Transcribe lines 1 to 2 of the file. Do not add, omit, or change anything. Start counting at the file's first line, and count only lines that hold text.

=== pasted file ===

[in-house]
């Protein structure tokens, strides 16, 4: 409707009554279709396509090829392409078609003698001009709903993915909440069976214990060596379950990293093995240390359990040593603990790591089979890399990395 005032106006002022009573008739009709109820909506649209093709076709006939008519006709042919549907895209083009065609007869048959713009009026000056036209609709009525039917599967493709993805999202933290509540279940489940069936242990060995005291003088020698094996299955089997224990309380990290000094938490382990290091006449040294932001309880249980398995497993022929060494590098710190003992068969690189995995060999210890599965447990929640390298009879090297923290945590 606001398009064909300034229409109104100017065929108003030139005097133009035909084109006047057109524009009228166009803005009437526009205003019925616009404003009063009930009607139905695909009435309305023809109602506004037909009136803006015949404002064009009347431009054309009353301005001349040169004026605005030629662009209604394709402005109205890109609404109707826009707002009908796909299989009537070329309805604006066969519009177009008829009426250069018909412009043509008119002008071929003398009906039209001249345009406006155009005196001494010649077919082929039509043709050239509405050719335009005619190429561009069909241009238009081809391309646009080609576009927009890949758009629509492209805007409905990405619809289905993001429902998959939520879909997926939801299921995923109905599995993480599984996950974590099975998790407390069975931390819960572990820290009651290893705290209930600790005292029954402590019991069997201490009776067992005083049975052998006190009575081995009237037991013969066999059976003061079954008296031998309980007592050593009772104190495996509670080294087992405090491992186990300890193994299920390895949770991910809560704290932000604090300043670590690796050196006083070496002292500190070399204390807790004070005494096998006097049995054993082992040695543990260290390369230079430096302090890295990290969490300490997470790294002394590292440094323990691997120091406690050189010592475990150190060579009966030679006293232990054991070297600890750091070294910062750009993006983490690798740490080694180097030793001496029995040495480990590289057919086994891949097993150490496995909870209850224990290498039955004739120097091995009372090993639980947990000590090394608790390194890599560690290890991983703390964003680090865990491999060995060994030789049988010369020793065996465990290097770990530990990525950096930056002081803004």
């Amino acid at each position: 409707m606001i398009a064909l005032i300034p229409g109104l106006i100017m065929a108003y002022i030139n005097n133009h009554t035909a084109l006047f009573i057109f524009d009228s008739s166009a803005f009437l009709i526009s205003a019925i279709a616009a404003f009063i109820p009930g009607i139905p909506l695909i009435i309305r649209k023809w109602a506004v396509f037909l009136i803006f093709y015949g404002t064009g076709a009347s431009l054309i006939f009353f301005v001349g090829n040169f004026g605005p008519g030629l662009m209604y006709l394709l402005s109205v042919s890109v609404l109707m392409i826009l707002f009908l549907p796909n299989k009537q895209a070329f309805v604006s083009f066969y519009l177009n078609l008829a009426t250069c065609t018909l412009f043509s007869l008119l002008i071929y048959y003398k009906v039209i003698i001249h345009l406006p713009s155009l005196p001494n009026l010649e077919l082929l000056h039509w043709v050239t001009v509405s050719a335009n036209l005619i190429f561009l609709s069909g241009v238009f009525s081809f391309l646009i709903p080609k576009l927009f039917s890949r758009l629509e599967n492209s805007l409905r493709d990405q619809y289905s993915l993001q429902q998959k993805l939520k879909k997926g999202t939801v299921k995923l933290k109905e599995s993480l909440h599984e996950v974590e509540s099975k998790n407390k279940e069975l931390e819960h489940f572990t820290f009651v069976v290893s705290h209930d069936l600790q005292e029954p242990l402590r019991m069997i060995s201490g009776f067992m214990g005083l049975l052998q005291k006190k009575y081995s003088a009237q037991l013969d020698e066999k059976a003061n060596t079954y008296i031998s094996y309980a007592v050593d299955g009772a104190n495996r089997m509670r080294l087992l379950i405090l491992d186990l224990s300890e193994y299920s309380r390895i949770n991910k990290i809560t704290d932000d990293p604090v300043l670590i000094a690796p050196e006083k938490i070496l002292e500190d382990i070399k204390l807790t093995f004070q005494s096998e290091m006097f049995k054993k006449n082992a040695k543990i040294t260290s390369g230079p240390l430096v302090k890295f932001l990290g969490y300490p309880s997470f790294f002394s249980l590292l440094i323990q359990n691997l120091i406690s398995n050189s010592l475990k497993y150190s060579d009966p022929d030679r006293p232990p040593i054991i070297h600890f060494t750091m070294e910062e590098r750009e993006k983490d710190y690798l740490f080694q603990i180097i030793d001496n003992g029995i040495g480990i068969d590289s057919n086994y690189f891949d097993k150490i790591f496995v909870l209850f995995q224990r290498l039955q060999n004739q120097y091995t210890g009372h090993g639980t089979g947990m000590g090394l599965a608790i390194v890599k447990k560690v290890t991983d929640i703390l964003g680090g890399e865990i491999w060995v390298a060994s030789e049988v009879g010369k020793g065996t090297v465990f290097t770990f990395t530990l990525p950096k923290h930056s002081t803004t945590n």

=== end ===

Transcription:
[in-house]
């Protein structure tokens, strides 16, 4: 409707009554279709396509090829392409078609003698001009709903993915909440069976214990060596379950990293093995240390359990040593603990790591089979890399990395 005032106006002022009573008739009709109820909506649209093709076709006939008519006709042919549907895209083009065609007869048959713009009026000056036209609709009525039917599967493709993805999202933290509540279940489940069936242990060995005291003088020698094996299955089997224990309380990290000094938490382990290091006449040294932001309880249980398995497993022929060494590098710190003992068969690189995995060999210890599965447990929640390298009879090297923290945590 606001398009064909300034229409109104100017065929108003030139005097133009035909084109006047057109524009009228166009803005009437526009205003019925616009404003009063009930009607139905695909009435309305023809109602506004037909009136803006015949404002064009009347431009054309009353301005001349040169004026605005030629662009209604394709402005109205890109609404109707826009707002009908796909299989009537070329309805604006066969519009177009008829009426250069018909412009043509008119002008071929003398009906039209001249345009406006155009005196001494010649077919082929039509043709050239509405050719335009005619190429561009069909241009238009081809391309646009080609576009927009890949758009629509492209805007409905990405619809289905993001429902998959939520879909997926939801299921995923109905599995993480599984996950974590099975998790407390069975931390819960572990820290009651290893705290209930600790005292029954402590019991069997201490009776067992005083049975052998006190009575081995009237037991013969066999059976003061079954008296031998309980007592050593009772104190495996509670080294087992405090491992186990300890193994299920390895949770991910809560704290932000604090300043670590690796050196006083070496002292500190070399204390807790004070005494096998006097049995054993082992040695543990260290390369230079430096302090890295990290969490300490997470790294002394590292440094323990691997120091406690050189010592475990150190060579009966030679006293232990054991070297600890750091070294910062750009993006983490690798740490080694180097030793001496029995040495480990590289057919086994891949097993150490496995909870209850224990290498039955004739120097091995009372090993639980947990000590090394608790390194890599560690290890991983703390964003680090865990491999060995060994030789049988010369020793065996465990290097770990530990990525950096930056002081803004």